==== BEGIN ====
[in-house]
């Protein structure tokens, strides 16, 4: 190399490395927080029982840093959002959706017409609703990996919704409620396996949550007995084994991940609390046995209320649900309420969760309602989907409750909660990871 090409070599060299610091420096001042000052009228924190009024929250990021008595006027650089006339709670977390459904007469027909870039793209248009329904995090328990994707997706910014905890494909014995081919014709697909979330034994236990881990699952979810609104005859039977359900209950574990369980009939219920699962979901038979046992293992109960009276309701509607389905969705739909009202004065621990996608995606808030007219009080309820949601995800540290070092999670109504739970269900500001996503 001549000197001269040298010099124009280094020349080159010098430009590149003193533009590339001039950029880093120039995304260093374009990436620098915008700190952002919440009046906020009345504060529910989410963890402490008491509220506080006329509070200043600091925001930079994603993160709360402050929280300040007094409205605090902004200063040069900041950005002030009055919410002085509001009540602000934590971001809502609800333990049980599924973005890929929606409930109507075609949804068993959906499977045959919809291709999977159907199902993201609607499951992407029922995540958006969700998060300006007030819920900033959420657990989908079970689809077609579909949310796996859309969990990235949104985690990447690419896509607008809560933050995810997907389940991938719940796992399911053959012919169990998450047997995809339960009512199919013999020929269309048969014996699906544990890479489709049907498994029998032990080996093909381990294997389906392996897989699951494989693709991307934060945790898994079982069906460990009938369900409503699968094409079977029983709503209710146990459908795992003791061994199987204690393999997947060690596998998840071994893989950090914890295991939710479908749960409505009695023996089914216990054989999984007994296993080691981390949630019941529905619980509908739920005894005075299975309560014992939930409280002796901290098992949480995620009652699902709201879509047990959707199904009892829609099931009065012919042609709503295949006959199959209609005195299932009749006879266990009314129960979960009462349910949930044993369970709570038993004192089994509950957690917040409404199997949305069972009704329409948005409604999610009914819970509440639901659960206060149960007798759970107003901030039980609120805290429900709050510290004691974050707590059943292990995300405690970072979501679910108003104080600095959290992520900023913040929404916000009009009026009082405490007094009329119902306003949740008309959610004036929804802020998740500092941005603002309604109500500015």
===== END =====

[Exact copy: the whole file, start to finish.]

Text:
[in-house]
């Protein structure tokens, strides 16, 4: 190399490395927080029982840093959002959706017409609703990996919704409620396996949550007995084994991940609390046995209320649900309420969760309602989907409750909660990871 090409070599060299610091420096001042000052009228924190009024929250990021008595006027650089006339709670977390459904007469027909870039793209248009329904995090328990994707997706910014905890494909014995081919014709697909979330034994236990881990699952979810609104005859039977359900209950574990369980009939219920699962979901038979046992293992109960009276309701509607389905969705739909009202004065621990996608995606808030007219009080309820949601995800540290070092999670109504739970269900500001996503 001549000197001269040298010099124009280094020349080159010098430009590149003193533009590339001039950029880093120039995304260093374009990436620098915008700190952002919440009046906020009345504060529910989410963890402490008491509220506080006329509070200043600091925001930079994603993160709360402050929280300040007094409205605090902004200063040069900041950005002030009055919410002085509001009540602000934590971001809502609800333990049980599924973005890929929606409930109507075609949804068993959906499977045959919809291709999977159907199902993201609607499951992407029922995540958006969700998060300006007030819920900033959420657990989908079970689809077609579909949310796996859309969990990235949104985690990447690419896509607008809560933050995810997907389940991938719940796992399911053959012919169990998450047997995809339960009512199919013999020929269309048969014996699906544990890479489709049907498994029998032990080996093909381990294997389906392996897989699951494989693709991307934060945790898994079982069906460990009938369900409503699968094409079977029983709503209710146990459908795992003791061994199987204690393999997947060690596998998840071994893989950090914890295991939710479908749960409505009695023996089914216990054989999984007994296993080691981390949630019941529905619980509908739920005894005075299975309560014992939930409280002796901290098992949480995620009652699902709201879509047990959707199904009892829609099931009065012919042609709503295949006959199959209609005195299932009749006879266990009314129960979960009462349910949930044993369970709570038993004192089994509950957690917040409404199997949305069972009704329409948005409604999610009914819970509440639901659960206060149960007798759970107003901030039980609120805290429900709050510290004691974050707590059943292990995300405690970072979501679910108003104080600095959290992520900023913040929404916000009009009026009082405490007094009329119902306003949740008309959610004036929804802020998740500092941005603002309604109500500015």